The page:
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Senate proposal lops off FERS pensions for new hires
Friday - 11/15/2013, 1:45pm EST
But a new bill introduced by a trio of Republican senators would lop off one of those legs, ending the defined benefit portion of FERS coverage for new federal employees hired within six months of the bill's passage.
The sponsors of the bill — Sens. Richard Burr (R-N.C.), Tom Coburn (R-Okla.) and Saxby Chambliss (R-Ga.) — say the Public-Private Employee Retirement Parity Act would align federal retirement benefits more closely with those earned in the private sector.
"Right now, federal government workers receive far more generous retirement benefits than private sector employees," Burr said in a statement. "The cost to taxpayers of these benefits is unsustainable and we simply cannot afford it. We cannot ask taxpayers to continue to foot the bill for public employee benefits that are far more generous than their own."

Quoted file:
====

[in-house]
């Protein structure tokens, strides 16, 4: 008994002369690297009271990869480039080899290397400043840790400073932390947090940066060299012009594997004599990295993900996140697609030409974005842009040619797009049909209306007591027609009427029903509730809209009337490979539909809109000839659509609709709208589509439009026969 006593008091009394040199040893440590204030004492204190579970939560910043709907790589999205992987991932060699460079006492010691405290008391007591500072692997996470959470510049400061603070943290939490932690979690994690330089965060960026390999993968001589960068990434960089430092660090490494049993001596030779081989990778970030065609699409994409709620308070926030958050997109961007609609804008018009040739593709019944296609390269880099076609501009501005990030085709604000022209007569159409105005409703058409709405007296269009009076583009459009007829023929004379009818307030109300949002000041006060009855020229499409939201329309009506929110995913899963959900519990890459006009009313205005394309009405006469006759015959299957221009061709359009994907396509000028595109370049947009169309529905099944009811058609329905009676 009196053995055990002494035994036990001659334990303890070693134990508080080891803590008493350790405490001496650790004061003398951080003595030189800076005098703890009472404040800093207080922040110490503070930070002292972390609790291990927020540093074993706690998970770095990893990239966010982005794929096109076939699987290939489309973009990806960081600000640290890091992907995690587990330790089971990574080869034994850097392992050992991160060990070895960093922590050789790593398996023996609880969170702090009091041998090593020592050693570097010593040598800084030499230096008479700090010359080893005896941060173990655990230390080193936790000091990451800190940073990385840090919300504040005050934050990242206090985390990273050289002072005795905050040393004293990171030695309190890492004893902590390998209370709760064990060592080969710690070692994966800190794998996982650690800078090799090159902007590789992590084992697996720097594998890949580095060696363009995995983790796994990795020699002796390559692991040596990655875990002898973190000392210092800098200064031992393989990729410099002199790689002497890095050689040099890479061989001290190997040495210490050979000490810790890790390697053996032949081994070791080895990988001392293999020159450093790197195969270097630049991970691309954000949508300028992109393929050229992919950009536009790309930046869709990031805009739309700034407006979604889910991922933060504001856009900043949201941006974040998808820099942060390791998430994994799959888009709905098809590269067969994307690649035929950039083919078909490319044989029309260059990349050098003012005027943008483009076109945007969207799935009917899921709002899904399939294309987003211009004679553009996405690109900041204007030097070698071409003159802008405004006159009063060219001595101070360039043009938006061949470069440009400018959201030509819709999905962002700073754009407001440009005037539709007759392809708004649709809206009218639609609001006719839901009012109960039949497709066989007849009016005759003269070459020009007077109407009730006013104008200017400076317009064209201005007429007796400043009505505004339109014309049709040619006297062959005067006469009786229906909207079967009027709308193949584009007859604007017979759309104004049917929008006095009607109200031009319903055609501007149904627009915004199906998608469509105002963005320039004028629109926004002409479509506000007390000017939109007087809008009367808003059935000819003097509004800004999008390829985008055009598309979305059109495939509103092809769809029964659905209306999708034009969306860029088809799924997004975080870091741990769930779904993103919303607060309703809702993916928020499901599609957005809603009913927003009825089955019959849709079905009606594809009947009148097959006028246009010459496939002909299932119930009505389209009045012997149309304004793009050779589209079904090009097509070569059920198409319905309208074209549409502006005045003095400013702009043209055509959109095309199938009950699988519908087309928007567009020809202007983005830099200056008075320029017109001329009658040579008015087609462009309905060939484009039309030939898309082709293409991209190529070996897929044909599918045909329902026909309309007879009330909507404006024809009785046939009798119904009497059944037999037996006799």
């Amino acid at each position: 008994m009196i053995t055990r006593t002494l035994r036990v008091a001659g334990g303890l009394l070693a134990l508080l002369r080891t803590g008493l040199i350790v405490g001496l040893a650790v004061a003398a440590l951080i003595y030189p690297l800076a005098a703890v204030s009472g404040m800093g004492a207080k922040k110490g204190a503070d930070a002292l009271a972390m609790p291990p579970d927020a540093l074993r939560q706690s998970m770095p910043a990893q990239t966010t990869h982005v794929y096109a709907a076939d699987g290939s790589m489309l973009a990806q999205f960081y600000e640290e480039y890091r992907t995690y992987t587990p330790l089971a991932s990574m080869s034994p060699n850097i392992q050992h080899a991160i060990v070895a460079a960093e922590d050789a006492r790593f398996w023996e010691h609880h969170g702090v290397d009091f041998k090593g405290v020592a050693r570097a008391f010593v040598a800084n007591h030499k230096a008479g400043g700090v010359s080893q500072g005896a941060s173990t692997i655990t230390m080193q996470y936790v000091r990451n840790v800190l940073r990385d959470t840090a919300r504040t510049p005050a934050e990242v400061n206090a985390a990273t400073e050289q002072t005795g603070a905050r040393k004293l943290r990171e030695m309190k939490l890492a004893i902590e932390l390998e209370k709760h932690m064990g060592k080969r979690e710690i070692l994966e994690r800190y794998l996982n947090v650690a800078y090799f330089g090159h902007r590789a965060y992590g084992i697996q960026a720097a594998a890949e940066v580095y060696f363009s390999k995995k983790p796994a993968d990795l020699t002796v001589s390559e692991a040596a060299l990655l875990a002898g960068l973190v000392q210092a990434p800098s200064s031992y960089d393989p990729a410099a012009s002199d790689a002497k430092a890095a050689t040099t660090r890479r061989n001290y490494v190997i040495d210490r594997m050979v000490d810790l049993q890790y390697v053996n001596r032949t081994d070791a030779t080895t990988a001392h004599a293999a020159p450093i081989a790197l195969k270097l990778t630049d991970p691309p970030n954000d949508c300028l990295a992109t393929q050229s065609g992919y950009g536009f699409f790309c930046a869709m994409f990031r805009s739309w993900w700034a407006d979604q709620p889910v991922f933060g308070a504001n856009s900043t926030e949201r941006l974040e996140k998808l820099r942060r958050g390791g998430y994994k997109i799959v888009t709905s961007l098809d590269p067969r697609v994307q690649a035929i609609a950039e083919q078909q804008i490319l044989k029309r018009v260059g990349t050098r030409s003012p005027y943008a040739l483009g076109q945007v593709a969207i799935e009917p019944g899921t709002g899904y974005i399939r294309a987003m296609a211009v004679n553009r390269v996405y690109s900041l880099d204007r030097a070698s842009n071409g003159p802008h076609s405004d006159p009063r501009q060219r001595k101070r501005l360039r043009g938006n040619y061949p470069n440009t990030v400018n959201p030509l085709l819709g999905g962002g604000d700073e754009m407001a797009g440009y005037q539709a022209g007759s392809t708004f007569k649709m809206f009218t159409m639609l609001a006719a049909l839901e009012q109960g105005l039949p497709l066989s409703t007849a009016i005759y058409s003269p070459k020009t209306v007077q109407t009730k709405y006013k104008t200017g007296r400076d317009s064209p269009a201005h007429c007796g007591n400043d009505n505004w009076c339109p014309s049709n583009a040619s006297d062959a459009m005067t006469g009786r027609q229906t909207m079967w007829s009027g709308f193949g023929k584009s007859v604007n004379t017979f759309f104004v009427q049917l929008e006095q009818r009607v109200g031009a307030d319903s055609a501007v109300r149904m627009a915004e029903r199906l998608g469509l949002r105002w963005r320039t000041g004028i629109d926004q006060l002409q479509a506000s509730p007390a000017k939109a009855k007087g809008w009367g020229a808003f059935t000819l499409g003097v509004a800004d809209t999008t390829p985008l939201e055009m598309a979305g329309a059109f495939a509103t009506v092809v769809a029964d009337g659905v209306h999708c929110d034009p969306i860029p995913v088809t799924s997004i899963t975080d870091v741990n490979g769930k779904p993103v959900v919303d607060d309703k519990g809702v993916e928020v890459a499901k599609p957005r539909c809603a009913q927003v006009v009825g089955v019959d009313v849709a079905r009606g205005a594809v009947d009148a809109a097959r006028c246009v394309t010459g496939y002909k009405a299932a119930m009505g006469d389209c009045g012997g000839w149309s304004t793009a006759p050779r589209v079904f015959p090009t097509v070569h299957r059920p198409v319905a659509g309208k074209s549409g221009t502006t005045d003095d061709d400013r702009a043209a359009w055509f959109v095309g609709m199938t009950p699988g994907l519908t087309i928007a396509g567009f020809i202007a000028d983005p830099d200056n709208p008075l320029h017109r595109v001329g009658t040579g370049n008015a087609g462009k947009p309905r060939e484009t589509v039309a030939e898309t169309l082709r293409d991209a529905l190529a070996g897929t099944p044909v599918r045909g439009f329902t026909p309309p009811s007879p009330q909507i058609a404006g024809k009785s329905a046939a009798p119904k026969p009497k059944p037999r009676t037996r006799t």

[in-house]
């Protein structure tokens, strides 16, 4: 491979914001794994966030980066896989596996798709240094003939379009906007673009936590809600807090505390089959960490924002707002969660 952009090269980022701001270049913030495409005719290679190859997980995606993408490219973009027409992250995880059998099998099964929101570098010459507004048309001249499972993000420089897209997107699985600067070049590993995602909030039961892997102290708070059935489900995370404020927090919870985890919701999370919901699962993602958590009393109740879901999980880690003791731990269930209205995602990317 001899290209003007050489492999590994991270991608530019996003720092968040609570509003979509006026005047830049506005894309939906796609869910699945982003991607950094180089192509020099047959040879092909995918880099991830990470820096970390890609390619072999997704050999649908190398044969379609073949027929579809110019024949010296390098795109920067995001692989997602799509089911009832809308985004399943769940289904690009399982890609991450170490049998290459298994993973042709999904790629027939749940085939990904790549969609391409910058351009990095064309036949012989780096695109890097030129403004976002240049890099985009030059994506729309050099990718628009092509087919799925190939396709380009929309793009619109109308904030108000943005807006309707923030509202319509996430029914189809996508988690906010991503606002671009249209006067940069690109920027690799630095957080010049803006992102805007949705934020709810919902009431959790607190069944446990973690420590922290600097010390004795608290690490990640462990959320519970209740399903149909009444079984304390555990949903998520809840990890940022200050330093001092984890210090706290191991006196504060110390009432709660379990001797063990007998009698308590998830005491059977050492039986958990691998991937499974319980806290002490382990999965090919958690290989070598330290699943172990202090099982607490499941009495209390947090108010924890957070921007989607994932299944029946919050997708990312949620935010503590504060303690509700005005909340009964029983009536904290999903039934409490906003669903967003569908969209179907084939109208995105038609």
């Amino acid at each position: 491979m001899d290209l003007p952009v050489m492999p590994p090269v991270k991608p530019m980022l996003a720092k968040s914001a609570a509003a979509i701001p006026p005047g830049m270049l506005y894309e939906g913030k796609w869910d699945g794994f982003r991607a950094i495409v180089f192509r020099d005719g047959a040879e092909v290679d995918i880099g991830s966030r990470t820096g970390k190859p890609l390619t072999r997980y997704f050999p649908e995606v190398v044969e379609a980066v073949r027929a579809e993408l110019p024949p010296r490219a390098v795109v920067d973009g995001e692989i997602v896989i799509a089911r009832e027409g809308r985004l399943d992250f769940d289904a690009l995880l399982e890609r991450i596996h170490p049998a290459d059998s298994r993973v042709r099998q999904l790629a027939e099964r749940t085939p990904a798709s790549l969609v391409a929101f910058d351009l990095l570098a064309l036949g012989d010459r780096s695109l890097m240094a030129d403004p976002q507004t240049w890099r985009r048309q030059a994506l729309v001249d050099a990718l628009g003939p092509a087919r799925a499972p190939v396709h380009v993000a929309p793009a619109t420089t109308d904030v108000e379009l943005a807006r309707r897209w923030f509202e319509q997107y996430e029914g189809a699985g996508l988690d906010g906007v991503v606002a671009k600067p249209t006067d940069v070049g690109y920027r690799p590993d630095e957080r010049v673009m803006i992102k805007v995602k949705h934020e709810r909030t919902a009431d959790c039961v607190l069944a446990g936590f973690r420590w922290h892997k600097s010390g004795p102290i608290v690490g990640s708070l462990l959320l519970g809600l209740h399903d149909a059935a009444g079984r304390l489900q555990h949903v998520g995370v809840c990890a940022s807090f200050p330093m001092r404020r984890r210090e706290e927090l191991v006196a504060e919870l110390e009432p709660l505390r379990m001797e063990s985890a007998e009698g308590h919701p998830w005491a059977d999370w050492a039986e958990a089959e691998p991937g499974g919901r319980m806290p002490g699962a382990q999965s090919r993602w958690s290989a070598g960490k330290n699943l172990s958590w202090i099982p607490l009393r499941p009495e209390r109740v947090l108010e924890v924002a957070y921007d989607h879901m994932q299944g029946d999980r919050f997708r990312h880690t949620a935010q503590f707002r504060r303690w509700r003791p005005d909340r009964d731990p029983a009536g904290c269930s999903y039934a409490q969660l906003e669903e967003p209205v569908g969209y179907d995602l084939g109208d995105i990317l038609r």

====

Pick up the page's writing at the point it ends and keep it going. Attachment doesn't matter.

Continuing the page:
Burr introduced a version of the bill in 2011. It garnered 12 co- sponsors, although it never made it out of committee.
Over the years, many private companies have done away with pension plans for their retirees. The average private-sector retirement plan includes a 401(k) with a 3 percent employer match — and no pension, the senators say.
Federal retirees, on the other hand, are guaranteed a monthly annuity and are eligible for a 5 percent match from the government on their TSP contributions.
The bill would also require the Obama administration to compile a report on the actuarial status of FERS each year. The most recent report from the Office of Personnel Management's Civil Service Retirement and Disability Fund indicates FERS was underfunded by $20.1 billion for fiscal 2012, according to the bill's sponsors.
The Congressional Budget Office analyzed the impact of much less drastic changes to the FERS system in a report released this week. CBO said requiring current federal employees to contribute 2.1 percent more of their salaries toward their pensions, as proposed by the Obama administration in its 2014 budget plan, would increase federal revenues by $19 billion over 10 years.
The House Republican budget called for federal employees to contribute a much higher amount to their pensions — 5 percent.